300: Rise of an Empire Review

Directed by Noam Murro


Years before King Leonidas led his 300 Spartan warriors against the unstoppable Persian army, a young Athenian warrior named Themistocles (Sullivan Stapleton) killed the Persian King Darius, leaving his son Xerxes (Rodrigo Santoro) and the commander of his fleet Artemisia (Eva Green) seeking revenge against Greece. Years later, as Xerxes’ forces take on Leonidas’ Spartans, Themistocles and Artemisia’s fleets clash on the open seas trying to get an advantage in the ongoing war between empires.


It’s been some time since Zack Snyder first got attention with his adaptation of Frank Miller’s Greek war epic graphic novel “300.” To some, waiting so long for any sort of follow-up might make it hard to capture the momentum of that film’s groundbreaking visually-driven take on ancient history. For those who enjoyed that movie, it’s not going to be hard to get into this ersatz prequel/sequel, because director Noam Murro along with his stunt and visual FX team have done a fine job recreating what worked so well in Snyder’s movie without having the source material of a graphic novel to work from.

This time, it’s the Athenians led by Sullivan Stapleton’s Themistocles that step up to take on a much larger Persian fleet, but before we get into that, we’re shown what happens immediately following the end of “300” with Lena Headey’s Queen Gorgo filling us in via narration before we flashback to an earlier battle between Greece and Persia, at the time, under the leadership of King Darius.

“Rise of an Empire” is first and foremost about the visually-driven action set pieces, and from the very first sword battle, it’s obvious that no one involved is trying to reinvent the wheel. Using much of the same sped-up action and slow motion that’s become Snyder’s signature, it’s a brutal and violent movie, the amount of CG blood spray becoming intoxicating at times in the over-the-top way its used to enhance the violence and earn its R rating.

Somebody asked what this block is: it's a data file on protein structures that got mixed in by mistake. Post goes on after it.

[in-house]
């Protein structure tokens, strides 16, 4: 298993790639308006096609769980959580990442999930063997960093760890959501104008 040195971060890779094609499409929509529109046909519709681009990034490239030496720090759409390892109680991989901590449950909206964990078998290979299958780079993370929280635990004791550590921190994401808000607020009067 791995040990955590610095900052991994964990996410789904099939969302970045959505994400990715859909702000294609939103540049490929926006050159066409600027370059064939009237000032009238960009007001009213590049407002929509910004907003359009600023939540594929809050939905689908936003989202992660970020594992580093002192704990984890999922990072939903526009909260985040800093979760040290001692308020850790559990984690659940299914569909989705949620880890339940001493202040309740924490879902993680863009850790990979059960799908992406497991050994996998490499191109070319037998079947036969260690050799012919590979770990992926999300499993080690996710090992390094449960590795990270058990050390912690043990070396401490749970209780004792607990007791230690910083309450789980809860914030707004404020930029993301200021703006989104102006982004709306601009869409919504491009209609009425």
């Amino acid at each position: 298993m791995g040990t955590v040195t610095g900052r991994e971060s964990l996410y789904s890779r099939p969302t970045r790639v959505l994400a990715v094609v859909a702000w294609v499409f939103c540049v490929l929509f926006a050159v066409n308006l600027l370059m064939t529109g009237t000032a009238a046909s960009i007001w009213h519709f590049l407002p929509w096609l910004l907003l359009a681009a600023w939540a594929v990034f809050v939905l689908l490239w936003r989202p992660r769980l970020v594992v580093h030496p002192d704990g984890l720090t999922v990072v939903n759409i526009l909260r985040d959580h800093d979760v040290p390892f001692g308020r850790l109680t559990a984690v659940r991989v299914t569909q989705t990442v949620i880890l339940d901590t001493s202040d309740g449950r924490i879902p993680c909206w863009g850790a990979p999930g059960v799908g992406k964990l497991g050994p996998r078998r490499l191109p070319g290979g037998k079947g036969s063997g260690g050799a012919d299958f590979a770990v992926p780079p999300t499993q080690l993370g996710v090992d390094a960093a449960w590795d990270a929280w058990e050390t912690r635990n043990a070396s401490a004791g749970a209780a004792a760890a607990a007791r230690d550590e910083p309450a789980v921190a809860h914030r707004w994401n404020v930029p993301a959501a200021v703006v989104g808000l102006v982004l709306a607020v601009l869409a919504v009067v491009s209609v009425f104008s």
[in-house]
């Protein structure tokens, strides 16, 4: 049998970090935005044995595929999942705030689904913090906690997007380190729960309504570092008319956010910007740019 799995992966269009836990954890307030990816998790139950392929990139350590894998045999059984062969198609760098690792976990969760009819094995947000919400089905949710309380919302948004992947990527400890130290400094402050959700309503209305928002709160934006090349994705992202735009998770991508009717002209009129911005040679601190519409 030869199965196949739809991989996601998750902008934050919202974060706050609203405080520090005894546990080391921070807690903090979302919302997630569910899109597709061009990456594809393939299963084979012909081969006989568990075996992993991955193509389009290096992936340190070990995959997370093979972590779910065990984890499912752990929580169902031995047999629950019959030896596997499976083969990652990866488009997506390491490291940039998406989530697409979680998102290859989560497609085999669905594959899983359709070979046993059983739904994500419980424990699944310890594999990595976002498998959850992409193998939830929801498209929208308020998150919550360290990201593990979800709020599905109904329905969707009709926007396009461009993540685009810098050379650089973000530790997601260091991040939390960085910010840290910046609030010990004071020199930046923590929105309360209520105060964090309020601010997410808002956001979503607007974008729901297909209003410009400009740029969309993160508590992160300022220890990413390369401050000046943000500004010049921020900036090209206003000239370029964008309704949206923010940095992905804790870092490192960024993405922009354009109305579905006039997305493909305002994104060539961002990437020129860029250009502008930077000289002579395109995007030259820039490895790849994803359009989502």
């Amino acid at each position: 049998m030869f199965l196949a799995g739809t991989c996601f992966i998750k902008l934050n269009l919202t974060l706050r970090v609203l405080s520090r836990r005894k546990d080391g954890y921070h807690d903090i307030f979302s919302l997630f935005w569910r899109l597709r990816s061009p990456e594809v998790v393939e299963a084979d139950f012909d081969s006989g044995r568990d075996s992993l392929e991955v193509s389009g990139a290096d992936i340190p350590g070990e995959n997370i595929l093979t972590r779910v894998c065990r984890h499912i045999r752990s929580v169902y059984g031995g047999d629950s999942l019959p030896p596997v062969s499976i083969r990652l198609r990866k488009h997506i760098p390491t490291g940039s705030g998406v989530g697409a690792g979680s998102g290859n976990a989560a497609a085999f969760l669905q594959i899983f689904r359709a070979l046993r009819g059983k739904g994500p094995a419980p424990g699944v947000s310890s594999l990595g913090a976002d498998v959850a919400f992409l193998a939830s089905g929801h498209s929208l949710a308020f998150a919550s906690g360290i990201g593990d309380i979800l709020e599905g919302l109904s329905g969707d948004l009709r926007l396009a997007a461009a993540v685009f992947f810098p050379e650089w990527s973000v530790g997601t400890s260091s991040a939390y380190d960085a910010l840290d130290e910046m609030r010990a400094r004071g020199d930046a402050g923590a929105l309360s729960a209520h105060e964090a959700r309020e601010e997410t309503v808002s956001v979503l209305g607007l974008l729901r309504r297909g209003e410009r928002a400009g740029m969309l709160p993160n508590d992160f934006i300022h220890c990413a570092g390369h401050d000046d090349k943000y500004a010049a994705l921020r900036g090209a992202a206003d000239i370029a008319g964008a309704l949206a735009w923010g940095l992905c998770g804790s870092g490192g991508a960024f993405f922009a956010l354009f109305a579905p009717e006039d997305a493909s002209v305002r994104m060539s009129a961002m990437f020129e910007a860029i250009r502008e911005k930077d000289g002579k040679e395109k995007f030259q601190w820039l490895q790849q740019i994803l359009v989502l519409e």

The actual origin of Xerxes and his transformation into a God isn’t handled particularly well, taking place so quickly with little explanation how Rodrigo Santoro looks like himself, takes a dip into a pool then emerges a foot taller, shaved from head to toe and covered in gold ornaments. As it happens, Xerxes is barely in the movie, disappearing for a good section to take part in the previous film, so this can focus on the sea battle between Themistocles and Eva Green’s Artemisia.

Stapleton does a decent job holding the film together similar to how Gerard Butler led the first movie, but the sexuality oozed by Eva Green as the deliciously evil Artemisia often overshadows Stapleton, especially in their scenes together. We eventually hear Artemisia’s story and why a Greek woman might side with the Persians against her former people and that helps to solidify her character as one of those great movie villains that are so rare.

“300: Rise of an Empire” may have been better if Murro had a ready guidebook like a Frank Miller graphic novel to work from, but even without it, he finds a way to simulate the look and feel of Snyder’s movie without making it feel as if it’s a complete retread. What really sets Murro’s film apart and makes it distinctive are the various sea battles, all beautifully choreographed and filmed, the action often slowed down to a point where you feel like you’re gazing at a series of oil paintings in an art museum.

As beautiful as the movie looks, it’s often dragged down by the amount of talking whether it’s expositional dialogue, narration or someone giving a big speech to the troops, all which we’ve come to expect from this sort of big historical war epic. The timeline often gets confusing since it starts right after the events of “300,” flashes back to the past, then sometime over the course of the movie, it’s taking place concurrently with the previous movie. As much as the two movies overlap, by the end we’re back to a point after the slaughter of Leonidas’ 300 and it’s not clear how much time has passed. At times, it’s almost laughable how many times someone randomly references the Spartans in passing conversation, trying way too hard to remind people of the original movie. Xerxes eventually returns as does the hunchback from the first movie, and even Queen Gorgo gets into the action as they try to wrap things up and set up a third movie, but “Rise of an Empire” would probably have worked just fine as a standalone movie in the series without so many callbacks.

The Bottom Line:

If you’re a fan of the original “300,” there’s enough in this odd “sidequel”–for the lack of a better term–to enjoy. It may try too hard to tie into the original movie and goes overboard with the exposition, but “Rise of an Empire” is an epic spectacle filled with fantastic visuals that ultimately works as a worthy follow-up.